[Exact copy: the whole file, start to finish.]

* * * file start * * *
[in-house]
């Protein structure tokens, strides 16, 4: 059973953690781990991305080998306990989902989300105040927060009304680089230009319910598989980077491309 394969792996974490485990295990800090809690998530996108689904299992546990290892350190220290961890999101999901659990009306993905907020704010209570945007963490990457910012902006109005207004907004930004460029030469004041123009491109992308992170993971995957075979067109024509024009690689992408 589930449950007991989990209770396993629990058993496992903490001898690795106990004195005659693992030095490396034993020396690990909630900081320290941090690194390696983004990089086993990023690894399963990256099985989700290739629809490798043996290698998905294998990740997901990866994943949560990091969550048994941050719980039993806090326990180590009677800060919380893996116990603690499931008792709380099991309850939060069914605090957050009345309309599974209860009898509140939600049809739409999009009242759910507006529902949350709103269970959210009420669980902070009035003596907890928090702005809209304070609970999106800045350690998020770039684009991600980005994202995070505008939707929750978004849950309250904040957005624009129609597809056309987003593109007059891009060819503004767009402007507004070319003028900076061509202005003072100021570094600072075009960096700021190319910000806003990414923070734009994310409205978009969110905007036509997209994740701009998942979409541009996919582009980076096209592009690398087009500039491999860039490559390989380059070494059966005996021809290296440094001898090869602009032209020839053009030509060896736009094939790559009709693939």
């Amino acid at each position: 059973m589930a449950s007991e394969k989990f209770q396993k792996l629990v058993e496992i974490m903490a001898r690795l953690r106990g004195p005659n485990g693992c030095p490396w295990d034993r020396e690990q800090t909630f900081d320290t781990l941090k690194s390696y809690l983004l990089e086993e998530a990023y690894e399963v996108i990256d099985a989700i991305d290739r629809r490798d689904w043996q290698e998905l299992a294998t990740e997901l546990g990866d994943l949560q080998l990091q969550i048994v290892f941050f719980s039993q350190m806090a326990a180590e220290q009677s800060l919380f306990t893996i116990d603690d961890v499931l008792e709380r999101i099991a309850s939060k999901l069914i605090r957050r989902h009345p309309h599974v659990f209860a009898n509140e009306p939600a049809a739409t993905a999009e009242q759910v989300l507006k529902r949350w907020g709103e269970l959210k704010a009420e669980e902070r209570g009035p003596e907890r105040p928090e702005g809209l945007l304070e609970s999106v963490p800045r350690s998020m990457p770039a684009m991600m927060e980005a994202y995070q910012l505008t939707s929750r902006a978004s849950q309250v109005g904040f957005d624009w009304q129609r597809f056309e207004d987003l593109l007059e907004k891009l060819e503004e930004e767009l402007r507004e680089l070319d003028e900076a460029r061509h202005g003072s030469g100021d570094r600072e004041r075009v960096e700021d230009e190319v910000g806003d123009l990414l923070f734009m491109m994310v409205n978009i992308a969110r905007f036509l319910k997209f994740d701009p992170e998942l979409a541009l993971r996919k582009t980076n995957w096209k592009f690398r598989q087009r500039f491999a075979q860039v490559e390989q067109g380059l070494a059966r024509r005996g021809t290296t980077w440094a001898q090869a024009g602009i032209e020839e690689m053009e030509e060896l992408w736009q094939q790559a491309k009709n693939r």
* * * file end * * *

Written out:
[in-house]
């Protein structure tokens, strides 16, 4: 059973953690781990991305080998306990989902989300105040927060009304680089230009319910598989980077491309 394969792996974490485990295990800090809690998530996108689904299992546990290892350190220290961890999101999901659990009306993905907020704010209570945007963490990457910012902006109005207004907004930004460029030469004041123009491109992308992170993971995957075979067109024509024009690689992408 589930449950007991989990209770396993629990058993496992903490001898690795106990004195005659693992030095490396034993020396690990909630900081320290941090690194390696983004990089086993990023690894399963990256099985989700290739629809490798043996290698998905294998990740997901990866994943949560990091969550048994941050719980039993806090326990180590009677800060919380893996116990603690499931008792709380099991309850939060069914605090957050009345309309599974209860009898509140939600049809739409999009009242759910507006529902949350709103269970959210009420669980902070009035003596907890928090702005809209304070609970999106800045350690998020770039684009991600980005994202995070505008939707929750978004849950309250904040957005624009129609597809056309987003593109007059891009060819503004767009402007507004070319003028900076061509202005003072100021570094600072075009960096700021190319910000806003990414923070734009994310409205978009969110905007036509997209994740701009998942979409541009996919582009980076096209592009690398087009500039491999860039490559390989380059070494059966005996021809290296440094001898090869602009032209020839053009030509060896736009094939790559009709693939």
């Amino acid at each position: 059973m589930a449950s007991e394969k989990f209770q396993k792996l629990v058993e496992i974490m903490a001898r690795l953690r106990g004195p005659n485990g693992c030095p490396w295990d034993r020396e690990q800090t909630f900081d320290t781990l941090k690194s390696y809690l983004l990089e086993e998530a990023y690894e399963v996108i990256d099985a989700i991305d290739r629809r490798d689904w043996q290698e998905l299992a294998t990740e997901l546990g990866d994943l949560q080998l990091q969550i048994v290892f941050f719980s039993q350190m806090a326990a180590e220290q009677s800060l919380f306990t893996i116990d603690d961890v499931l008792e709380r999101i099991a309850s939060k999901l069914i605090r957050r989902h009345p309309h599974v659990f209860a009898n509140e009306p939600a049809a739409t993905a999009e009242q759910v989300l507006k529902r949350w907020g709103e269970l959210k704010a009420e669980e902070r209570g009035p003596e907890r105040p928090e702005g809209l945007l304070e609970s999106v963490p800045r350690s998020m990457p770039a684009m991600m927060e980005a994202y995070q910012l505008t939707s929750r902006a978004s849950q309250v109005g904040f957005d624009w009304q129609r597809f056309e207004d987003l593109l007059e907004k891009l060819e503004e930004e767009l402007r507004e680089l070319d003028e900076a460029r061509h202005g003072s030469g100021d570094r600072e004041r075009v960096e700021d230009e190319v910000g806003d123009l990414l923070f734009m491109m994310v409205n978009i992308a969110r905007f036509l319910k997209f994740d701009p992170e998942l979409a541009l993971r996919k582009t980076n995957w096209k592009f690398r598989q087009r500039f491999a075979q860039v490559e390989q067109g380059l070494a059966r024509r005996g021809t290296t980077w440094a001898q090869a024009g602009i032209e020839e690689m053009e030509e060896l992408w736009q094939q790559a491309k009709n693939r």